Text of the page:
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Galilean relativity principle states that two frames moving with uniform linear motion cannot be distinguished. But is it always possible to realize to be in a non-inertial frame?

In a rotating frame it is surely possible for the observer to realize that because of Coriolis force, which cannot be explained, even supposing the presence of a source of force somewhere.

But in a frame moving linearly, for istance, with acceleration $A$? Coriolis term is not present, so what is the way for the observer in the frame to realize that he is in a non-inertial frame?

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    $\begingroup$ Newton's laws don't apply in non-inertial frames. If you let go of a ball and it falls to the floor or drifts to the ceiling, there is a non-inertial acceleration term that wouldn't be there if you were in an inertial system. $\endgroup$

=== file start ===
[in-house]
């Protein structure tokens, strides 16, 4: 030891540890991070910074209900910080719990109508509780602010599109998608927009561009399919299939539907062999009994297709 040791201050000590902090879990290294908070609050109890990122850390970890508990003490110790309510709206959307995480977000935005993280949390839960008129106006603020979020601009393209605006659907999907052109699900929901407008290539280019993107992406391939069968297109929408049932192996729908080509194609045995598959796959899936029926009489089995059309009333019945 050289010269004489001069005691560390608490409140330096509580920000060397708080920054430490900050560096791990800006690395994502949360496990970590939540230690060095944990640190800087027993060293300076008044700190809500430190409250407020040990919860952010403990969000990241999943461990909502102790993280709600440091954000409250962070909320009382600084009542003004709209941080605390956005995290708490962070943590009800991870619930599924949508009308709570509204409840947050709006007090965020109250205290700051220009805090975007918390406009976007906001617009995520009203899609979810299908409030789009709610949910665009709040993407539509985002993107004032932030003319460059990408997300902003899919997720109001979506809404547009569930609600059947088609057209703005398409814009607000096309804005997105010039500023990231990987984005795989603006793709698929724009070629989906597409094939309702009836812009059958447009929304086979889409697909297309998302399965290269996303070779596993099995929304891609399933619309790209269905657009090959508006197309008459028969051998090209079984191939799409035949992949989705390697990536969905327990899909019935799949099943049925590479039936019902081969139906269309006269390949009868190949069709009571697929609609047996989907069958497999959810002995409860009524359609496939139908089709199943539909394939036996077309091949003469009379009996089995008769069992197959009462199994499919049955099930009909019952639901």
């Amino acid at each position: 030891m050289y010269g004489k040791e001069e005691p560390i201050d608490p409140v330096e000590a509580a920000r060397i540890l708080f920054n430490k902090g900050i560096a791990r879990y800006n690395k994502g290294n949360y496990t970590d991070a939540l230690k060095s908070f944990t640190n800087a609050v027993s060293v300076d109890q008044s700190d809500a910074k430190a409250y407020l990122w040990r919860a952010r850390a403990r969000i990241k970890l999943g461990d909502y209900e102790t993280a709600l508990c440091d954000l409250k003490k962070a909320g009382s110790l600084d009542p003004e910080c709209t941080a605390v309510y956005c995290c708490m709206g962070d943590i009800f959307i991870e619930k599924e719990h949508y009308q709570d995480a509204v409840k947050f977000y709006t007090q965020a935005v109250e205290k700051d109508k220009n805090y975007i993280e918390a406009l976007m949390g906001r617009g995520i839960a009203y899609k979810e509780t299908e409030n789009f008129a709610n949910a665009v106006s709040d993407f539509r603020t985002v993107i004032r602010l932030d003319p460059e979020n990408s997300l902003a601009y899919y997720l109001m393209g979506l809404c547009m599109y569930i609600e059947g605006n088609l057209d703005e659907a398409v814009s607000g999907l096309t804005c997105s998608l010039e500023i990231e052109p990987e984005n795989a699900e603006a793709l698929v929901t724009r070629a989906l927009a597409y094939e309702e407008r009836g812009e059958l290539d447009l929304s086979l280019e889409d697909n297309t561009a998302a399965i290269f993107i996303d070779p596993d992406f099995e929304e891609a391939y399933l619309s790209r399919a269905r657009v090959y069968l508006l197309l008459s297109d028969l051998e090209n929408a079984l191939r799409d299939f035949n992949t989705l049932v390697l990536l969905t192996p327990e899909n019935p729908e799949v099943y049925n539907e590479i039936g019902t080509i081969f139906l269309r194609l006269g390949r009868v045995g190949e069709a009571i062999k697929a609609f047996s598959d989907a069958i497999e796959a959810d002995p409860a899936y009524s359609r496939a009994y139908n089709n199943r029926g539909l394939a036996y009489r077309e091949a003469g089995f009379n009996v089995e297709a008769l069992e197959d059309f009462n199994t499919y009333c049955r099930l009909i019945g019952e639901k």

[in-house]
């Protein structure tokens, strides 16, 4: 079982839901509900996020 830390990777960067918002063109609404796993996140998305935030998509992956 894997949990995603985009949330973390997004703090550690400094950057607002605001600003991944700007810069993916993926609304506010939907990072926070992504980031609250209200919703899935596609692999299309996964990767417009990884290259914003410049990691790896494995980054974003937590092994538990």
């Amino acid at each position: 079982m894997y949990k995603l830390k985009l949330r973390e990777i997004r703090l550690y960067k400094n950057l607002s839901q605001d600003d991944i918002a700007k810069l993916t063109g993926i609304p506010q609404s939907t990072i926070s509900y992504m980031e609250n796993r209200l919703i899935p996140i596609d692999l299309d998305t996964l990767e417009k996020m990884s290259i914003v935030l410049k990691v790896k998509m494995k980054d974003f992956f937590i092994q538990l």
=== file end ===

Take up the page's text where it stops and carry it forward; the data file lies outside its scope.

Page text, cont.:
– CuriousOne
    Commented Apr 6, 2016 at 21:36
  • $\begingroup$ @CuriousOne: this should be an answer, because it is. $\endgroup$
    – user107153
    Commented Apr 6, 2016 at 23:50
  • $\begingroup$ The most easiest: watch whether all bodies, small or large, are having same acceleration. $\endgroup$
    – user36790
    Commented Apr 7, 2016 at 10:03

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It is possible as soon as one is sure to be very distant from every body (gravitational source) in the universe. This is because all inertial forces behave as gravitational forces. If one is confined to stay in a closed room and observes the motion of bodies therein, he/she cannot decide whether the observed accelerated motion is due to a gravitational field or to fictitious inertial forces. However if he/she is allowed to check the distribution of masses outside the room he/she can decide which of the two options is the correct one.

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In a non-inertial frame, observers will see fictitious forces with no reaction pair. For example, in a frame accelerating linearly forward, there appears to be a force acting backwards, and one cannot find the reaction (or source) of this force.

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